Digital Religion

Response

Transnational Gurus and the Making of a Modern Devotional Public

Through virtual extensions of her material presence, Amma has transformed herself into a non-sectarian religious “brand,” competing for devotees in a growing soteriological marketplace.
Response

Historical Approaches to Studying Religion

Tim Hutchings: "My own field of research is digital religion, an area with a particularly troubled relationship to history. Scholars and commentators interested in digital culture and its significance for religion have struggled to distinguish what is truly new from what has come before, and continue to search for helpful ways to talk about change." As the RSP continues to grow, we're going to be returning more frequently to topics and themes which have already been touched upon in previous podcasts and features.
Response

Networked religion, blurring boundaries and shifts in the field of authority

"Central to questions of authority is the ability to define the tradition; to define how scripture should be interpreted, and to tell orthodoxy from heresy." Central to questions of authority is the ability to define the tradition; to define how scripture should be interpreted, and to tell orthodoxy from heresy. A freehand commentary, published by the Religious Studies Project on 12 June 2013 in response to the Religious Studies Project Interview with Heidi Campbell on Religion in a Networked Society (10 June 2013)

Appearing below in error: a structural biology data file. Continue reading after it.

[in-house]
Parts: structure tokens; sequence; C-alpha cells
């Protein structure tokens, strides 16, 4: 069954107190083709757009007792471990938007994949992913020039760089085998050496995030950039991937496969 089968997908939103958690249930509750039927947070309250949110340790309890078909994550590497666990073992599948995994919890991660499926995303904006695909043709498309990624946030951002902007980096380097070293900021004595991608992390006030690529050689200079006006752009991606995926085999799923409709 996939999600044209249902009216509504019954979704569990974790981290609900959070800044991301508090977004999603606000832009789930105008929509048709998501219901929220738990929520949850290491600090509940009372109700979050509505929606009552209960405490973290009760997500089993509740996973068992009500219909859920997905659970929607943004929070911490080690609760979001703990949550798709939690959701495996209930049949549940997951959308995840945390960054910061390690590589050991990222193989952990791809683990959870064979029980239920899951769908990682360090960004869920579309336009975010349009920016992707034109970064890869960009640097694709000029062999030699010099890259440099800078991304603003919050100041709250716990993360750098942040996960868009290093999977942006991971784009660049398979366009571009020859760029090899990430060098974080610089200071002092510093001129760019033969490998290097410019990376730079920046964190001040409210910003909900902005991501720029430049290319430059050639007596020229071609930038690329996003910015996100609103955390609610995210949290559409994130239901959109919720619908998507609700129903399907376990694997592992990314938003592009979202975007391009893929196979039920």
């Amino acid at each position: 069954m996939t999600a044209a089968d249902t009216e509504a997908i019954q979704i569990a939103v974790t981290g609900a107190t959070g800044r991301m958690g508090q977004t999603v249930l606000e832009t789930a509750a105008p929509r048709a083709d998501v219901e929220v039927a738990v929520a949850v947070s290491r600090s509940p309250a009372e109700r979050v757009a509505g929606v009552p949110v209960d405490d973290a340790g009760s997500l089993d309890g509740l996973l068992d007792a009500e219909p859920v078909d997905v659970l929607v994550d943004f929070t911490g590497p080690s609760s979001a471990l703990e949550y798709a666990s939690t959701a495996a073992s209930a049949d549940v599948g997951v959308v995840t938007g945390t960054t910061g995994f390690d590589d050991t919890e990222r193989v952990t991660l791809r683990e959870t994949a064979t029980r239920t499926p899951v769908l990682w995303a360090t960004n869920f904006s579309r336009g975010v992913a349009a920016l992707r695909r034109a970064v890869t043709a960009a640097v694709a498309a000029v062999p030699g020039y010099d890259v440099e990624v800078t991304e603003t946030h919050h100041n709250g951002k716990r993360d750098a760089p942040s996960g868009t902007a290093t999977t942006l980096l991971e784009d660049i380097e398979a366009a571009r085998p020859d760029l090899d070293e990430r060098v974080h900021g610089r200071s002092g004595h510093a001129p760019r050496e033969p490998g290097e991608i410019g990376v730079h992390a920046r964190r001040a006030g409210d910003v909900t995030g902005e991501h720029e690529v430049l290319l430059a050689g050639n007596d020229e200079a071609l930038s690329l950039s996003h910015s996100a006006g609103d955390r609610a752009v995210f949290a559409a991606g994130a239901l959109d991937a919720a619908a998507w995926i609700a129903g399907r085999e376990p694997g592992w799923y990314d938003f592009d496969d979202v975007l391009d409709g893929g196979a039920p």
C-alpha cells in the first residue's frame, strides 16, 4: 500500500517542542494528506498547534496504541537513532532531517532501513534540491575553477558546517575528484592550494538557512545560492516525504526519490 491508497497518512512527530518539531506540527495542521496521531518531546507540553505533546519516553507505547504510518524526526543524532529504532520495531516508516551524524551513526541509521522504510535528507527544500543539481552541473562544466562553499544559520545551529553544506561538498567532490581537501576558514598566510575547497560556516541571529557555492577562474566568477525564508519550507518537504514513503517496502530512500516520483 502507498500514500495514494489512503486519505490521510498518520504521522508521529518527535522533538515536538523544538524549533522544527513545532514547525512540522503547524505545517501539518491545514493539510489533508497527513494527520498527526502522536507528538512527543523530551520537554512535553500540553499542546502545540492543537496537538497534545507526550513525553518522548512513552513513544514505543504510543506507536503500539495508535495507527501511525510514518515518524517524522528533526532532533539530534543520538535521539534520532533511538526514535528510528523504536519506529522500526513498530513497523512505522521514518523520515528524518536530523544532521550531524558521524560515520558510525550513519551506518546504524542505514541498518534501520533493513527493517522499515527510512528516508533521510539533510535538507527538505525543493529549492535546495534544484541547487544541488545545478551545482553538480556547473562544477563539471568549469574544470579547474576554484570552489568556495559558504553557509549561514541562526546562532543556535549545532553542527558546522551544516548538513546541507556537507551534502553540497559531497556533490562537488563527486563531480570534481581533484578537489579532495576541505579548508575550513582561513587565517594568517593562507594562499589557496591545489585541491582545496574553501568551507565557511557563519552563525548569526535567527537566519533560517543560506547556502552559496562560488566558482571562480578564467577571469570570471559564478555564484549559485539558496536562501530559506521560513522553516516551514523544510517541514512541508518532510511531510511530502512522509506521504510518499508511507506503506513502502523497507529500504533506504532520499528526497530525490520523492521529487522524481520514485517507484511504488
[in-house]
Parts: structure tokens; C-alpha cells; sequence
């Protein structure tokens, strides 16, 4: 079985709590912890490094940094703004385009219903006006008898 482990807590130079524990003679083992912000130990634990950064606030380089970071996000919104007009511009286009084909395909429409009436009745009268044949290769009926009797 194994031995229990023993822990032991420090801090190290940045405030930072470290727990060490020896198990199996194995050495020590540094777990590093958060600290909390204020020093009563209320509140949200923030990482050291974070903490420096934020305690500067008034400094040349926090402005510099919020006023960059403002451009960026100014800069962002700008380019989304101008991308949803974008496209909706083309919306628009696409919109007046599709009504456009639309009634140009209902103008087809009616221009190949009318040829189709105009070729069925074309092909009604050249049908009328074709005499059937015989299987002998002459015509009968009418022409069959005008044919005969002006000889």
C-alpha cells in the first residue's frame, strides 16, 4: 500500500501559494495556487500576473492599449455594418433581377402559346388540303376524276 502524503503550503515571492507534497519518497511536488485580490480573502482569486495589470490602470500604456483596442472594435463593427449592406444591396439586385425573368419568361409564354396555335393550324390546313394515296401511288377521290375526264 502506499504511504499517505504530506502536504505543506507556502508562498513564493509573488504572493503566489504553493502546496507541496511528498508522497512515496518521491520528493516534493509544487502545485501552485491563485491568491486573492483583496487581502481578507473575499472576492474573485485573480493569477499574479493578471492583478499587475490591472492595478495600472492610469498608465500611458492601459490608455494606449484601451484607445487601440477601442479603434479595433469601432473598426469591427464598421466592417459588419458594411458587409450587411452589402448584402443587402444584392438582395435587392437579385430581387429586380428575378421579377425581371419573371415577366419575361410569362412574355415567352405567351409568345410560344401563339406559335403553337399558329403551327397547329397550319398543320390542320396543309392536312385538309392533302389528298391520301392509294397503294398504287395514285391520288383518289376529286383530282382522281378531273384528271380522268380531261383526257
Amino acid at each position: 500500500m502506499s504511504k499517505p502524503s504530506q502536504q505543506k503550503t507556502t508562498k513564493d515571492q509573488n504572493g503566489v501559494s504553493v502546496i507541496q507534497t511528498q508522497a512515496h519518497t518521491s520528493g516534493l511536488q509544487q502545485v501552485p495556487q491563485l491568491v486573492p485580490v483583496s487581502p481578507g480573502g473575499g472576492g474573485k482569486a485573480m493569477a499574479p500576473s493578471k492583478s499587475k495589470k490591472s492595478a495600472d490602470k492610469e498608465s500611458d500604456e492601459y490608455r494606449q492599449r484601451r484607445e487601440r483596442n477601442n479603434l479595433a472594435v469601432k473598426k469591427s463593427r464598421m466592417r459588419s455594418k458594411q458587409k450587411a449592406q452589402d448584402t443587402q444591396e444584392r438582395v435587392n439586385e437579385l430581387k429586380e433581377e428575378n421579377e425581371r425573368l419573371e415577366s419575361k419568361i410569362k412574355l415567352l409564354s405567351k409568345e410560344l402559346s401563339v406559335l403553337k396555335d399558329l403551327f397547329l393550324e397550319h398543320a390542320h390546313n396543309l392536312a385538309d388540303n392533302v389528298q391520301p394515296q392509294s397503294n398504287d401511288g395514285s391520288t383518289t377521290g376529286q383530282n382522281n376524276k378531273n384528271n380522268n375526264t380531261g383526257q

Podcast

Religion in a Networked Society

On a recent visit to Edinburgh, Louise met with Heidi Campbell to discuss her recent article “Understanding the Relationship between Religion Online and Offline in a Networked Society”, which presents five key traits of the concept of “networked religion”. These are: networked community; storied identities; shifting authority; convergent practice; ...
Response

Ethics on the Internet: Public versus Private, is it that simple?

In this week’s podcast about religion and digital media, Tim Hutchings and Jonathan Tuckett discuss various areas of current research into religion and digital media, such as use of online forums, creation of prayer groups and pages, and also the use of virtual worlds like Second Life in people’s religiosity, and the ability to construct churches and temples in such settings.
Podcast

Digital Religion

The digital realm is a dark continent in which the standard practices of methodology and theory find themselves tested by a whole new landscape. To introduce us to the vast array of topics Tim Hutchings provides us with an introductory discussion into the world of digital religion. We discuss the ways in which religion is finding itself in the digital realm and how this new format of expression differs from its real world iterations.
Response

A Response to Callum Brown: Connecting “When” and “Why” in Digital Religion, by Tim Hutchings

"My own field of research is digital religion, an area with a particularly troubled relationship to history. Scholars and commentators interested in digital culture and its significance for religion have struggled to distinguish what is truly new from what has come before, and continue to search for helpful ways to talk about change."